Do Credit Cards Make Everything More Expensive?

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  • Credit cards make purchases cost more when interest is accrued.
  • But credit cards increase the cost of goods in a less obvious way.
  • Retailers increase costs for shoppers to cover credit card processing fees.

It's easy to argue that yes, they do.

You're probably aware that if you don't pay off your credit cards on time every month, you'll accrue interest on your purchases. And those interest charges could add up over time, thereby costing you money and making whatever items you purchased more expensive.

But that's not the only way credit cards might cost you money. Consumers routinely pay extra for goods due to none other than widespread credit card usage.

The sneaky way credit cards make everything cost more

Credit card companies are in the business of making money. And they do so not just by collecting interest on carried balances and imposing late fees, but also, charging processing fees.

Processing fees are generally paid by businesses directly. When you swipe a credit card, the merchant in question is charged a percentage of your purchase to have it processed.

Recent research by The Ascent found that total credit card processing fees for merchants range from 1.15% + $0.05 to 3.15% + $0.10 in interchange fees plus an additional 0.14% to 0.17% in assessment fees. And while those might seem like fairly small percentages, they can add up over the course of millions of transactions each year.

Now we just said that merchants generally cover credit card fees and write that off as the cost of doing business. But that doesn't mean that you, as a consumer, don't pay the price.

When merchants set prices, they take different factors into account. These include the cost of procuring their goods, the cost of the rent they pay to lease commercial space, the labor costs they face to staff their businesses, and so forth.

Well, one of the costs merchants account for when setting prices is credit card processing fees. And the more those fees cost, the more merchants are likely to increase their prices to compensate.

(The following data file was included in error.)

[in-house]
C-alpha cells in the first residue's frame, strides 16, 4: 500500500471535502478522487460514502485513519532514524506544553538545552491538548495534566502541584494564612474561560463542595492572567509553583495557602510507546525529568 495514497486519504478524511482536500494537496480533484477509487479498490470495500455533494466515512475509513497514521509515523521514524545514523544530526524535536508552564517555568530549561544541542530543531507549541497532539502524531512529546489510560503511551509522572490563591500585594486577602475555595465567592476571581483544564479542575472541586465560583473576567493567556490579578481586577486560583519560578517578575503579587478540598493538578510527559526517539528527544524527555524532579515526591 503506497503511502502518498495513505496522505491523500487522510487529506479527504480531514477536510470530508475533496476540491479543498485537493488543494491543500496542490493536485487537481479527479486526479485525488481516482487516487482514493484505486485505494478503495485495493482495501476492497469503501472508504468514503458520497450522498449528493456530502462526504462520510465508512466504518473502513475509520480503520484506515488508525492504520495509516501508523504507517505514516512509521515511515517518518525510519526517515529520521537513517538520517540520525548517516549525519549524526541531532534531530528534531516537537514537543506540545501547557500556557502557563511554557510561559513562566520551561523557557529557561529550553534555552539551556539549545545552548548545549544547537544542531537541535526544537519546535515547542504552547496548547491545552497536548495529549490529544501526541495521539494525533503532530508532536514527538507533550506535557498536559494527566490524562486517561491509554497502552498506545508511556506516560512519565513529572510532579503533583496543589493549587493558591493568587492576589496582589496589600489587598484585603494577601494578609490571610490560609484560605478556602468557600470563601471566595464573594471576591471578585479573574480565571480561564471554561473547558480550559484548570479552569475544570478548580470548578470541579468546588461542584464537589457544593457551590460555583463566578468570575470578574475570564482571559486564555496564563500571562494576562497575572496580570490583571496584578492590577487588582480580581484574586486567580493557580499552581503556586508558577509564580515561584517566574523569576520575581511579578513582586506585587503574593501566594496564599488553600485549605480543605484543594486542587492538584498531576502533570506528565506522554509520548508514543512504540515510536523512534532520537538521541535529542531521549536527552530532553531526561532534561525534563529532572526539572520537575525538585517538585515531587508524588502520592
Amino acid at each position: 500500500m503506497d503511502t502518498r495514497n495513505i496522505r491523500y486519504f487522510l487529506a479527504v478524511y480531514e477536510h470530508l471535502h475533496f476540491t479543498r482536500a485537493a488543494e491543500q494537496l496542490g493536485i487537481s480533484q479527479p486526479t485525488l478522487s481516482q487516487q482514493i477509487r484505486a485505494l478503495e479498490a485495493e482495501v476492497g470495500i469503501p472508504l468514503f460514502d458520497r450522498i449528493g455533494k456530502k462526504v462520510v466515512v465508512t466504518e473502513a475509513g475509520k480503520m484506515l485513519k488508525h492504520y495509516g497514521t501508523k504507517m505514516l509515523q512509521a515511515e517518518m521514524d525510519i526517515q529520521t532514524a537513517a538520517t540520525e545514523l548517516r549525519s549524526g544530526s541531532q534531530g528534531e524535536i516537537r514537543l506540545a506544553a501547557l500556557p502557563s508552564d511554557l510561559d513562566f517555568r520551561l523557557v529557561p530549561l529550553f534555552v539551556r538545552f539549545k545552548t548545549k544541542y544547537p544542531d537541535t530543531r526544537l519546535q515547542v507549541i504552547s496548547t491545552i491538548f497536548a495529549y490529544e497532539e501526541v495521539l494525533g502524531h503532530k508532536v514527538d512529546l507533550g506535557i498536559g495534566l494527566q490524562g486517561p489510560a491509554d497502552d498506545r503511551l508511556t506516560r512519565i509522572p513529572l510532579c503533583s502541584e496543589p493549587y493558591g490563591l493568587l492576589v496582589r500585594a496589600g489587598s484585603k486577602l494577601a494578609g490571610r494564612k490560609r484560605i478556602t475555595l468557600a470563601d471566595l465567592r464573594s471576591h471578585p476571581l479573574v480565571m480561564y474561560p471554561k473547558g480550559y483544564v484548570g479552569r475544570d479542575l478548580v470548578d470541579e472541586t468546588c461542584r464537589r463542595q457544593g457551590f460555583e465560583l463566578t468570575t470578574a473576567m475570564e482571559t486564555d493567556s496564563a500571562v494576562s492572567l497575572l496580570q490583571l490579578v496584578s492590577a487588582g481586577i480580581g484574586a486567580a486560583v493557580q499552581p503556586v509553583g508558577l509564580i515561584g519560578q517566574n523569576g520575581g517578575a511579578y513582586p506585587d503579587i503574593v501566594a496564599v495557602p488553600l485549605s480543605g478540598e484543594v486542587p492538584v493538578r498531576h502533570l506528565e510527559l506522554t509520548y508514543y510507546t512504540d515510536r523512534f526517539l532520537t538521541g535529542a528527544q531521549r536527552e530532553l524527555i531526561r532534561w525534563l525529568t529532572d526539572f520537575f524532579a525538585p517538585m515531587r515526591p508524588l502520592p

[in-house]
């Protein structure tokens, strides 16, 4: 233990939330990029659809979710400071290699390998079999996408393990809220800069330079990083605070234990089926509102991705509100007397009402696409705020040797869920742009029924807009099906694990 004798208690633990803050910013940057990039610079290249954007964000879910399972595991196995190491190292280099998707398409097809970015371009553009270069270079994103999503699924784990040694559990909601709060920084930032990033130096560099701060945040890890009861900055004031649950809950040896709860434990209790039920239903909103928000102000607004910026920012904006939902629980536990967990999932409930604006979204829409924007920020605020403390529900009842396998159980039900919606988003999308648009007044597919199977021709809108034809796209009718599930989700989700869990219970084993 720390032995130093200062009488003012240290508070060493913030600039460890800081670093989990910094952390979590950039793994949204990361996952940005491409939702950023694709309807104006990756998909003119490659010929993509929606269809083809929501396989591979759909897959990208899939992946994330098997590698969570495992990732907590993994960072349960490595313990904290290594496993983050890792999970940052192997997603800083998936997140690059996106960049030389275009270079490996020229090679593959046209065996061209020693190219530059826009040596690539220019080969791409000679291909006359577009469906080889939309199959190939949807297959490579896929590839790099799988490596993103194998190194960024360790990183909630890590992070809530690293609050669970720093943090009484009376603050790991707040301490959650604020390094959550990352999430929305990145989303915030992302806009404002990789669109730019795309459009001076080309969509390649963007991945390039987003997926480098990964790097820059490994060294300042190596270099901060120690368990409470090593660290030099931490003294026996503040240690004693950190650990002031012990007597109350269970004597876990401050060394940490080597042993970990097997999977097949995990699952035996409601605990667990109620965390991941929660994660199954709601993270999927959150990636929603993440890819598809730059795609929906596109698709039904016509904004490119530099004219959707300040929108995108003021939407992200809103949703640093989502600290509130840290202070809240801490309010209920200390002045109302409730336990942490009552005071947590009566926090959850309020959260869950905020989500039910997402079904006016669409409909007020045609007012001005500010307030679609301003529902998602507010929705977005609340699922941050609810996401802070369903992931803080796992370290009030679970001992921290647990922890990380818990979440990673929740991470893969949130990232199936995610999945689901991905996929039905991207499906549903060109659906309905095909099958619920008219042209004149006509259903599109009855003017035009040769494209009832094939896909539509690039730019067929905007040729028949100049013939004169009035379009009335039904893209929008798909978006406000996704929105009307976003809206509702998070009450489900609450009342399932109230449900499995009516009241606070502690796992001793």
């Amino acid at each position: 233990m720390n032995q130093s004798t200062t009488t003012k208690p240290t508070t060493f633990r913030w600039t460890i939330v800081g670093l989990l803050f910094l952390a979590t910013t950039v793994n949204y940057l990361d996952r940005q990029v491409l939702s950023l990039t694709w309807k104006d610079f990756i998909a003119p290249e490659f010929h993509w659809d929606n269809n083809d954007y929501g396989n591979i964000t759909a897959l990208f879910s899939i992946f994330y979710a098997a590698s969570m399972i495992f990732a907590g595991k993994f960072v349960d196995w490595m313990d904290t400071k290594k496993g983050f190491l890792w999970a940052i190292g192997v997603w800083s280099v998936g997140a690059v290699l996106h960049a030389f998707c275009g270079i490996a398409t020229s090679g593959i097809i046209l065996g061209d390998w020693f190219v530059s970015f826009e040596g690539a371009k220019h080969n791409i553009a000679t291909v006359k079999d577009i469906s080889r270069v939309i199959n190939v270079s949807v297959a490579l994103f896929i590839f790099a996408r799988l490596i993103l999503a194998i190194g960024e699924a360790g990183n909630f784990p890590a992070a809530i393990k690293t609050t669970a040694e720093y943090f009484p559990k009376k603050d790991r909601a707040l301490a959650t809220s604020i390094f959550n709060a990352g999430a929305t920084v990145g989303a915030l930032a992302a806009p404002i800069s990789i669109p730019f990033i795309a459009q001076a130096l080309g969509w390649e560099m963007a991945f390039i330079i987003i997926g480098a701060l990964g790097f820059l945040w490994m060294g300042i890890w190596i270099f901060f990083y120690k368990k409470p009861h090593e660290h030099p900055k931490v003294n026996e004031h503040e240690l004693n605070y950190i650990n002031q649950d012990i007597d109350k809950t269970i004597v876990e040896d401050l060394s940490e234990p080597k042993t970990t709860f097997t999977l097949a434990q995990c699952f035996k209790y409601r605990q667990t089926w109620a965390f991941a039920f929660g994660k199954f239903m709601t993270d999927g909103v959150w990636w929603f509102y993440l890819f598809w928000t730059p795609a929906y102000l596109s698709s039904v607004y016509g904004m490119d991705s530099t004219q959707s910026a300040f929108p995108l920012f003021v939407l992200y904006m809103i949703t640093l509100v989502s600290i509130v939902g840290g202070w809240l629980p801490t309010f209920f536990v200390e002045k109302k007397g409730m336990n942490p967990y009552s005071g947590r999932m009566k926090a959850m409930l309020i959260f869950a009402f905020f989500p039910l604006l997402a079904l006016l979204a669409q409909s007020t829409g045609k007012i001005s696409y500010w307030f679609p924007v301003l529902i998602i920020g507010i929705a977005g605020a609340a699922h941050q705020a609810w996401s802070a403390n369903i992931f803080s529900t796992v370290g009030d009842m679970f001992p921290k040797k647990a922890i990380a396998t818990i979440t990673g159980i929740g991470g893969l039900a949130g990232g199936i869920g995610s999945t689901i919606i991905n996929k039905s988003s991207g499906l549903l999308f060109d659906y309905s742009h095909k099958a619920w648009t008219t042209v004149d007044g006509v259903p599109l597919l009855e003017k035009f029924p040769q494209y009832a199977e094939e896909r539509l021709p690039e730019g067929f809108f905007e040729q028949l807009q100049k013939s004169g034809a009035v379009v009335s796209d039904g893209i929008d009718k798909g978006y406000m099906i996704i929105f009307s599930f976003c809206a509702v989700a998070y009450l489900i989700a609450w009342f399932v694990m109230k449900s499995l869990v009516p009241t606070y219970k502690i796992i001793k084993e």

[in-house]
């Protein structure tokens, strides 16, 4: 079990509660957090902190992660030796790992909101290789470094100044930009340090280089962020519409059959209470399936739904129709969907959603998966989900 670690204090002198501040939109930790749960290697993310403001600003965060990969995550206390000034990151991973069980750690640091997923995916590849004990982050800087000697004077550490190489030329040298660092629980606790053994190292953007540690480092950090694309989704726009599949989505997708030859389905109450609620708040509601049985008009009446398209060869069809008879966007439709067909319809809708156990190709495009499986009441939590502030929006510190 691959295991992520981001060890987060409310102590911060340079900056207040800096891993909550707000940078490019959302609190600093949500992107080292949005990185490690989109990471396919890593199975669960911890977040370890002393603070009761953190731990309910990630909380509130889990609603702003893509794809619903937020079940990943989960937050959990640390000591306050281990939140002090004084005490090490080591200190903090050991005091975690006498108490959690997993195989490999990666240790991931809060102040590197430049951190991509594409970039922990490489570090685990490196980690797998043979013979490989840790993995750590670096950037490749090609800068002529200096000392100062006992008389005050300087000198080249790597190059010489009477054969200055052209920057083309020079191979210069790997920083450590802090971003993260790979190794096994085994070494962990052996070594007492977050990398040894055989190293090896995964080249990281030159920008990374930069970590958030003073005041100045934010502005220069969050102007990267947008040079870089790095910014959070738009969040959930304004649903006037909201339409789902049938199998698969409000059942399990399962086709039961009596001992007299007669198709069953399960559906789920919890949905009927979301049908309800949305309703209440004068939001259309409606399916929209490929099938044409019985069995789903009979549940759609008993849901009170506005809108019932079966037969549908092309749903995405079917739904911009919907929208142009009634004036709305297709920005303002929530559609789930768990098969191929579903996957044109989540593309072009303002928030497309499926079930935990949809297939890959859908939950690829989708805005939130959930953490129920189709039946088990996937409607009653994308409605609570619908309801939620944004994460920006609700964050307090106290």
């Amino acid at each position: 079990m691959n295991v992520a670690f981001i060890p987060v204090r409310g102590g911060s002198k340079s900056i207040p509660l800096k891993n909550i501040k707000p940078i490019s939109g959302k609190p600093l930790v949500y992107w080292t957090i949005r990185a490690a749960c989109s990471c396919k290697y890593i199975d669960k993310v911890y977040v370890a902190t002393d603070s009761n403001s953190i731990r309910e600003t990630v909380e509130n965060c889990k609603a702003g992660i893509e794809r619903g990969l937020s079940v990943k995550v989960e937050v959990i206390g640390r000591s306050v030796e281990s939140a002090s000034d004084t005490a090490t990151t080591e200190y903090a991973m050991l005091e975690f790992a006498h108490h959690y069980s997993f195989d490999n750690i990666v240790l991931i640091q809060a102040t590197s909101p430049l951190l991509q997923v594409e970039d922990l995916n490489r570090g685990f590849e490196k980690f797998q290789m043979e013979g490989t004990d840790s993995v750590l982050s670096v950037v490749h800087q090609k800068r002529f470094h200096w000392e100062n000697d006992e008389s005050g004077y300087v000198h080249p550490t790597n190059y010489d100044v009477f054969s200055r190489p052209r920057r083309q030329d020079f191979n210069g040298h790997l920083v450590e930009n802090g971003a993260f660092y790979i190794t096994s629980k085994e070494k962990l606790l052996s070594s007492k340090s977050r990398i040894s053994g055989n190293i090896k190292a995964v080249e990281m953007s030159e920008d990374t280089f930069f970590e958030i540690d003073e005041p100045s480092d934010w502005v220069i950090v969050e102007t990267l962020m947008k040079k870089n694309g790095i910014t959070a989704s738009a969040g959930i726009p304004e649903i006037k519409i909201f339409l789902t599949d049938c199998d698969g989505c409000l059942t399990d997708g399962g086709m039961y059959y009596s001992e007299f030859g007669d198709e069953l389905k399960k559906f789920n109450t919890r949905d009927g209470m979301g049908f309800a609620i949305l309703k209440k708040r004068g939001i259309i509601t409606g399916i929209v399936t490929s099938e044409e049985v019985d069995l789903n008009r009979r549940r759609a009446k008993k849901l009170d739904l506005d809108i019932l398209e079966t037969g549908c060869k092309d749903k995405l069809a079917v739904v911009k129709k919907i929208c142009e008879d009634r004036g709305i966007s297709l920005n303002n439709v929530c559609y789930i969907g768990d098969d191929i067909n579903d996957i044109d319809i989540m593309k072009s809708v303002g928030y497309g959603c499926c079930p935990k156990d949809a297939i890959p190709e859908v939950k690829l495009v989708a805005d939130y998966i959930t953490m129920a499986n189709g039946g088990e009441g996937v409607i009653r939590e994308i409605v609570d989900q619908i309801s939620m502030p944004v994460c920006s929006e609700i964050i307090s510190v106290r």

As such, credit cards do secretly make everything more expensive. They just do it in a roundabout way that may not be immediately obvious.

Should you stop using credit cards?

If everyone were to stop using credit cards, then perhaps the cost of goods would go down. But at this point, getting rid of credit cards as a matter of course just isn't a practical thing for consumers to do.

Many of us are used to functioning in a cashless manner, and businesses would likely incur other costs if they were to stop using credit cards and only accept cash. For example, it would probably require extra labor to sort and account for cash payments in the context of businesses that do hundreds of transactions in a single day, like supermarkets.

Plus, credit cards do have their perks. Using one could mean snagging cash back or other rewards on the items you're purchasing. And you may get added purchase protection if you use a credit card, whereas if you pay cash, you can't dispute a charge if a merchant sells you something defective.

So all told, we shouldn't write off credit cards as completely evil. But we should recognize that they drive up the cost of goods one way or another.

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